COTTONBALL COLIN

In a tale pointedly addressed to overprotective adults, a mother mouse finally lets her littlest one go. The smallest of ten siblings, Colin is forced to stay indoors all day with his mother hovering about—dosing him with unspecified medicine from small brown bottles in Ross’s typically bright, slapdash watercolors. At last, though, she takes Grandma’s suggestion that he’ll be all right if he’s wrapped in a big ball of cotton. Colin ventures outside and the chase is on, as he’s mistaken for a snowball by a boy, a tasty piece of bread by a duck and a juicy rabbit by a fox. Back home he saunters, cotton-free and exhilarated. After that, there’s no holding him back, and as the final scene indicates, even cats had better be on the lookout. Parents will get the point. Young children daunted by how dangerous to mice and other small creatures Colin’s world turns out to be may be happier with the sibling support in Martin Waddell’s Tiny’s Big Adventure (2004), illustrated by John Lawrence. (Picture book. 5-7)

Pub Date: Feb. 1, 2008

ISBN: 978-0-8028-5331-8

Page Count: 26

Publisher: Eerdmans

Review Posted Online: May 20, 2010

Kirkus Reviews Issue: Jan. 1, 2008

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WAITING FOR BABY

One of a four-book series designed to help the very young prepare for new siblings, this title presents a toddler-and-mother pair (the latter heavily pregnant) as they read about new babies, sort hand-me-downs, buy new toys, visit the obstetrician and the sonographer, speculate and wait. Throughout, the child asks questions and makes exclamations with complete enthusiasm: “How big is the baby? What does it eat? I felt it move! Is it a boy or girl?” Fuller’s jolly pictures present a biracial family that thoroughly enjoys every moment together. It’s a bit oversimplified, but no one can complain about the positive message it conveys, appropriately, to its baby and toddler audience. The other titles in the New Baby series are My New Baby (ISBN: 978-1-84643-276-7), Look at Me! (ISBN: 978-1-84643-278-1) and You and Me (ISBN: 978-1-84643-277-4). (Board book. 18 mos.-3)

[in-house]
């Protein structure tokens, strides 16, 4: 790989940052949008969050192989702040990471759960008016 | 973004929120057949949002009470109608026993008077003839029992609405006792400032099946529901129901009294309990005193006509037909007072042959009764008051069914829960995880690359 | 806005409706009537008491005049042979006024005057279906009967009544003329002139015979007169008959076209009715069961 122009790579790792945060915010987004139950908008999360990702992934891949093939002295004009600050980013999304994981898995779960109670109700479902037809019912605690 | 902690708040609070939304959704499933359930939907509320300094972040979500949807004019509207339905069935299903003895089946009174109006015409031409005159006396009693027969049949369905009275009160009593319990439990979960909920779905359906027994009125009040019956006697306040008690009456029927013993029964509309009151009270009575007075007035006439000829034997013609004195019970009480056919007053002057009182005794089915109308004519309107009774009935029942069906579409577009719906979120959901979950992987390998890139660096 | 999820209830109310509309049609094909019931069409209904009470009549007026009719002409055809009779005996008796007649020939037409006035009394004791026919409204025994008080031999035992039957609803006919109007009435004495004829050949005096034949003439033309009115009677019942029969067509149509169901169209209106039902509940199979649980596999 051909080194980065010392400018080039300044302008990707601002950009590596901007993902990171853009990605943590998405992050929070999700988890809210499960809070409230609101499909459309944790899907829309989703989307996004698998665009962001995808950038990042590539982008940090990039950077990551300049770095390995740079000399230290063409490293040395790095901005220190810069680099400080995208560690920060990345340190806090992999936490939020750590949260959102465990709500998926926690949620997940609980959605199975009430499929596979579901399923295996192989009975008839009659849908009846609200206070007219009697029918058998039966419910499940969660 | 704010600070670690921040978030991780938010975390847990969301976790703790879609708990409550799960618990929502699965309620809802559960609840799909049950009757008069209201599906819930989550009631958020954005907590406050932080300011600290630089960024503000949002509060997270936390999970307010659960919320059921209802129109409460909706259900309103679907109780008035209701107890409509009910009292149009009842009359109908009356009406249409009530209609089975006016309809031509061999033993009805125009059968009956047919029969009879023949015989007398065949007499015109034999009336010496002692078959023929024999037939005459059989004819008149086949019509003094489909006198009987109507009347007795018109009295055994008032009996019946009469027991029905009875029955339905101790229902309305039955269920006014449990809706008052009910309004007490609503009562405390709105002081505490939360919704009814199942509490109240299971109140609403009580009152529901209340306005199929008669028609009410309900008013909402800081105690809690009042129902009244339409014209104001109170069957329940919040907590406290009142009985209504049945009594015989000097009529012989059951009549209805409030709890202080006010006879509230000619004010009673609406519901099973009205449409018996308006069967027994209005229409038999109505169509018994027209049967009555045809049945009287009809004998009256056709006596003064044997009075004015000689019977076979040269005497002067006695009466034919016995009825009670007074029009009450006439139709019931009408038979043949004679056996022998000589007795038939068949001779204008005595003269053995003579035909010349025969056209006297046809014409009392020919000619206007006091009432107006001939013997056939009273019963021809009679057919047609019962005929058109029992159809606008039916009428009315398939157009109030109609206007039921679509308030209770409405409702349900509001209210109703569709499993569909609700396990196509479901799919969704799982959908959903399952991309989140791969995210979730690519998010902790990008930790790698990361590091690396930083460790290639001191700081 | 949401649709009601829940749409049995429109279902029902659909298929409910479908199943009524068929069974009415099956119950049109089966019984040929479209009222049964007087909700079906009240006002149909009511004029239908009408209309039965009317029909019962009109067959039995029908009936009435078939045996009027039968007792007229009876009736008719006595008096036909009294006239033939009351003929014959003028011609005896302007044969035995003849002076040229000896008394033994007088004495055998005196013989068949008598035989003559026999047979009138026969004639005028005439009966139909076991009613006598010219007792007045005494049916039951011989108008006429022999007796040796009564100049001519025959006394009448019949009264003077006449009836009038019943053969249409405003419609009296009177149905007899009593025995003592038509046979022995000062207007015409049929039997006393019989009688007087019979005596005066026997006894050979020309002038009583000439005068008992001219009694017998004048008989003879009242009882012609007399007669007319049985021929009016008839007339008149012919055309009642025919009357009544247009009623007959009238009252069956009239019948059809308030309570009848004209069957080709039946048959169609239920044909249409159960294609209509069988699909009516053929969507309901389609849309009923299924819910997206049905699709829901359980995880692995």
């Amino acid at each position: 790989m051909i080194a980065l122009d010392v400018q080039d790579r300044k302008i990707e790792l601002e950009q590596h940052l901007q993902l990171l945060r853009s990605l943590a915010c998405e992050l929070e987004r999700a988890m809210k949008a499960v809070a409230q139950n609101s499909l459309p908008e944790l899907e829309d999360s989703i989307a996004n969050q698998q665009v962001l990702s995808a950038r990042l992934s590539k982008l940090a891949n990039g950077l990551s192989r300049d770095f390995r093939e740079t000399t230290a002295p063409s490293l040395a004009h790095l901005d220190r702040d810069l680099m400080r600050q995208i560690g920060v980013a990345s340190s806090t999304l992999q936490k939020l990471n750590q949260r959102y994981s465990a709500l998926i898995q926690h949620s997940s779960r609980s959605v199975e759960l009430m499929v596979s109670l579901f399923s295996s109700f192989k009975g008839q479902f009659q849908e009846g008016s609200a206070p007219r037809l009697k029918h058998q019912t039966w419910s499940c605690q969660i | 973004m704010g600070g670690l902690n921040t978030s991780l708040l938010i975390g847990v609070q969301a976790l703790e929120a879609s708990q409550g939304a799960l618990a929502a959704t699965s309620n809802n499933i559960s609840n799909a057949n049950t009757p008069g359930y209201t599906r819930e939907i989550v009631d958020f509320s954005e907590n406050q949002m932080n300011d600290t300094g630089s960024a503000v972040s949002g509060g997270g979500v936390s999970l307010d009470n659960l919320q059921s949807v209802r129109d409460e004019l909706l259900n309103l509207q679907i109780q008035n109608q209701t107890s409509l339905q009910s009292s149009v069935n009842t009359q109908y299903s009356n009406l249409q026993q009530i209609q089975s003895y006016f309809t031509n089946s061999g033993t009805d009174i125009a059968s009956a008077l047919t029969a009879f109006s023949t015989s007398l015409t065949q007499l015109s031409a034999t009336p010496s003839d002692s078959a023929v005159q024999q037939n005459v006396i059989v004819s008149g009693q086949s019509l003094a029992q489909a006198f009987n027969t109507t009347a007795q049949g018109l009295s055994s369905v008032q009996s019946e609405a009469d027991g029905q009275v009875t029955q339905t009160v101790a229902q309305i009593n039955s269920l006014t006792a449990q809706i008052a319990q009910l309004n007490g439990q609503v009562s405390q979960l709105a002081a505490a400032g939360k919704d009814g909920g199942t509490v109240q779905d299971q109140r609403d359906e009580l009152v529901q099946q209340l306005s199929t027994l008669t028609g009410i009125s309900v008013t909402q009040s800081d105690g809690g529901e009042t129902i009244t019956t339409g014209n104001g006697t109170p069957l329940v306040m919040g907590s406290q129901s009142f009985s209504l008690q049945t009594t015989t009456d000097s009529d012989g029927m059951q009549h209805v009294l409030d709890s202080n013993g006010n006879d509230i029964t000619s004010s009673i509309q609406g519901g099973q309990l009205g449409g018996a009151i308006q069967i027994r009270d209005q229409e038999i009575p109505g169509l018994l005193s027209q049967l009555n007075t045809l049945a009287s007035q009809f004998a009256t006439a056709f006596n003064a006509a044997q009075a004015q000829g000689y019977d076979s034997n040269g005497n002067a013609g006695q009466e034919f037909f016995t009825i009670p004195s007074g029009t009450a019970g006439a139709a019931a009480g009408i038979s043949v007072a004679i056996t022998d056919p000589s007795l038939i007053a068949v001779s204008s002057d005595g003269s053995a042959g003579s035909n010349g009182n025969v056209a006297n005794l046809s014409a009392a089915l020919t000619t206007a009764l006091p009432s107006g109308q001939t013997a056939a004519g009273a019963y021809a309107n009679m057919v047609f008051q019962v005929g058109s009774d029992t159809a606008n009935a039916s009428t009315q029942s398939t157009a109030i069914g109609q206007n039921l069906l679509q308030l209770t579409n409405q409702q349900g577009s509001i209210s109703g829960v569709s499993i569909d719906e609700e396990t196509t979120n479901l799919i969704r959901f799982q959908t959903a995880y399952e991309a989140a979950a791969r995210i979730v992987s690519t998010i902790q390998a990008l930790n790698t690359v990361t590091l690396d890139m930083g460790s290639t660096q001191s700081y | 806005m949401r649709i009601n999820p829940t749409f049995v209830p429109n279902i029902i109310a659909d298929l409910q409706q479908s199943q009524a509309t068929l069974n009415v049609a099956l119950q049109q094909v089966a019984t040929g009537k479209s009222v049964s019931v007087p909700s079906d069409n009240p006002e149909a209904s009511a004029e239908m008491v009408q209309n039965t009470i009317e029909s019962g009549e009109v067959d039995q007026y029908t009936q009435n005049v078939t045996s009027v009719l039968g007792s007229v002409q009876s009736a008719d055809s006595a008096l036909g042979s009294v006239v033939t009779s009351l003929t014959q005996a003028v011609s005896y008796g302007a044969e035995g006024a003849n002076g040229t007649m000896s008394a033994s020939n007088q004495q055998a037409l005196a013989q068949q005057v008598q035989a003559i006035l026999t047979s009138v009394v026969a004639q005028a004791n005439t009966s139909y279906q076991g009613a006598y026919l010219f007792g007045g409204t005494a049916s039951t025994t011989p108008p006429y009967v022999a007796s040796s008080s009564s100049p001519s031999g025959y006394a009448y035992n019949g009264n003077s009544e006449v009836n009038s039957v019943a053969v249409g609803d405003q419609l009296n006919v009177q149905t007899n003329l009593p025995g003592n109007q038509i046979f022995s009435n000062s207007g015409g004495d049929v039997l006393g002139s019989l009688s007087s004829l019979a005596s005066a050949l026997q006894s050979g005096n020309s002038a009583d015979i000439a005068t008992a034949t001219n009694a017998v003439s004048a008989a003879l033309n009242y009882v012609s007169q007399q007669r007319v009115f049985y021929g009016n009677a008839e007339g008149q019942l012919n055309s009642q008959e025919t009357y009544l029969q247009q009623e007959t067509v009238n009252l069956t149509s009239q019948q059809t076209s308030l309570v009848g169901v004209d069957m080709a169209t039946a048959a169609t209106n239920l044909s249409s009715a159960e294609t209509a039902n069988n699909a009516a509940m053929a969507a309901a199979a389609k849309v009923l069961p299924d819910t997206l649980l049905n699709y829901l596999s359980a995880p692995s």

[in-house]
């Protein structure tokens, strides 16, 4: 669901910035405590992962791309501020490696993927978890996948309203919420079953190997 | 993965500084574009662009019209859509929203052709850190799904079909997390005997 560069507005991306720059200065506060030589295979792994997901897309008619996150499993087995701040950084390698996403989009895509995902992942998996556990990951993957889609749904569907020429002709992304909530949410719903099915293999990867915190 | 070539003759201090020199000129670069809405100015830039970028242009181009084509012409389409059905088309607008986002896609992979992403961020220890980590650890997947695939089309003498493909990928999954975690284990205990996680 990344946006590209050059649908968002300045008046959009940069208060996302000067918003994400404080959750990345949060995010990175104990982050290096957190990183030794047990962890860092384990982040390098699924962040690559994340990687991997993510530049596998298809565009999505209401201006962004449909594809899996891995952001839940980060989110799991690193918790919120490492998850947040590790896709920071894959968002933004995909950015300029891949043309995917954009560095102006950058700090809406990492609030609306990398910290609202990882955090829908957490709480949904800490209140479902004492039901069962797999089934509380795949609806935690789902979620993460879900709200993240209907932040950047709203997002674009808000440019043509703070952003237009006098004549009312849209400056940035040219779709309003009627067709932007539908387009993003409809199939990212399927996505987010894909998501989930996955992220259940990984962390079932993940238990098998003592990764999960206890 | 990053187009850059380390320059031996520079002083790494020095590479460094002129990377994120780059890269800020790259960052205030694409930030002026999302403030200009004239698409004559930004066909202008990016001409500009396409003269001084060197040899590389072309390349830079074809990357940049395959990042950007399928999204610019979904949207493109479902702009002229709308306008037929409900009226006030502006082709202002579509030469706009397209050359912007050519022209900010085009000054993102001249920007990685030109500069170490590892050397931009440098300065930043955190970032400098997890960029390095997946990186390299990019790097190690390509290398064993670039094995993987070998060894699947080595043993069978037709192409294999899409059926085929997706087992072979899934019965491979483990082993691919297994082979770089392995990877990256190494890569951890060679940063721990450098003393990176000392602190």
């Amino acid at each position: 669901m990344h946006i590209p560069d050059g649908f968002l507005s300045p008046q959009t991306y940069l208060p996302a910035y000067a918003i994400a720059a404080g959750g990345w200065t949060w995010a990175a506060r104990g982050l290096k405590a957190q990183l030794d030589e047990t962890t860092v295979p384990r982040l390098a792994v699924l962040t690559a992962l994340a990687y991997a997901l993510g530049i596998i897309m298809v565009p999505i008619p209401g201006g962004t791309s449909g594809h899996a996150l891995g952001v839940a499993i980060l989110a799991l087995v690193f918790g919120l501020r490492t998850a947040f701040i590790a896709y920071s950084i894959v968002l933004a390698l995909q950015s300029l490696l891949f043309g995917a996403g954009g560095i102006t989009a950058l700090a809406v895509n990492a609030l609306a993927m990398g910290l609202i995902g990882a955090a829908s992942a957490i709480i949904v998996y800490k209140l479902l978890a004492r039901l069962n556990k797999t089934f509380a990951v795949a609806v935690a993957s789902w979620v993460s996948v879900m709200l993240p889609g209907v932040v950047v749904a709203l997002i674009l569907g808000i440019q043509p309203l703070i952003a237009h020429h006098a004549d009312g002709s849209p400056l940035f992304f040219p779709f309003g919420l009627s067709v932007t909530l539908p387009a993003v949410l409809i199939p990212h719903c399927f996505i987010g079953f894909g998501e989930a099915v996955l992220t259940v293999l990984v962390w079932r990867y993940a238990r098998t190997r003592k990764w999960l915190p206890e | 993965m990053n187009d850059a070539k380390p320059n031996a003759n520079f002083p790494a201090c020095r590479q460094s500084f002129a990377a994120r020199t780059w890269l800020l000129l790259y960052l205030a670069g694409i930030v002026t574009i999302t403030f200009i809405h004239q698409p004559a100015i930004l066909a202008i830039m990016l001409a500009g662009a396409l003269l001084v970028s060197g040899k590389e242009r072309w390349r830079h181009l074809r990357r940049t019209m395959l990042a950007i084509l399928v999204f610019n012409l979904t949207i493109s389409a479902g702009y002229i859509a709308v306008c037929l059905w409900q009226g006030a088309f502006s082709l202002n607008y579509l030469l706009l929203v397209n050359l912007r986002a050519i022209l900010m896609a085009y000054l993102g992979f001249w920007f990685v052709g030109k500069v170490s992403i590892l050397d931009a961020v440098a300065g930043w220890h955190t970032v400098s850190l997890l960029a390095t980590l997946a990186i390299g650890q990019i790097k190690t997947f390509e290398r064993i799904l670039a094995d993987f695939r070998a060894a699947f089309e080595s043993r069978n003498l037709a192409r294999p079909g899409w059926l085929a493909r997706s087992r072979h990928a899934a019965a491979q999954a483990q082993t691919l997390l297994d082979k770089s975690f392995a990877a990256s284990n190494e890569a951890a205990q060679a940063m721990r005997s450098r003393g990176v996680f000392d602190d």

Pub Date: Jan. 1, 2010

ISBN: 978-1-84643-275-0

Page Count: 12

Publisher: Child's Play

Review Posted Online: June 3, 2010

Kirkus Reviews Issue: May 15, 2010

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While the amusing scenario may prove to be more a nostalgia trip for adult readers than something today’s kids will...

OY FEH SO?

Weekly Sunday visits from their two aunts and one uncle are so disagreeable that three children take steps to alter the atmosphere through some harmlessly exaggerated imitation.

Each Sunday afternoon the family guests arrive, heavily plop themselves on the living room furniture, and make negative, complaining and resigned statements. “Oy,” says Aunt Essy. “Feh,” says Aunt Chanah. “So?” says Uncle Sam. “That was all they ever said!” Despite the children’s parents’ attempts to make pleasant conversation or the children’s enthusiastic play-acting performed for the guests, the reaction is always the same uncongenial three words. Ink-and-watercolor illustrations depict Essy, Chanah and Sam with unflattering caricatures of stereotypical adult Jewish characters, with clownishly large noses, slouchy, overweight bodies and unsmiling faces. In exasperation, the children each take a role and comically mimic their aunts’ and uncle’s behavior, forcing laughter and recognition. This mishpocheh now redeems itself with a newfound willingness to tell family stories and loving childhood memories; the palette here modulates from muted tones to bright, sunny colors.

While the amusing scenario may prove to be more a nostalgia trip for adult readers than something today’s kids will immediately recognize, they will appreciate the overall sentiment even if they miss the Yiddish essence. Nu? (Picture book. 5-7)

Pub Date: April 1, 2013

ISBN: 978-1-55498-148-9

Page Count: 40

Publisher: Groundwood

Review Posted Online: Feb. 27, 2013

Kirkus Reviews Issue: March 15, 2013

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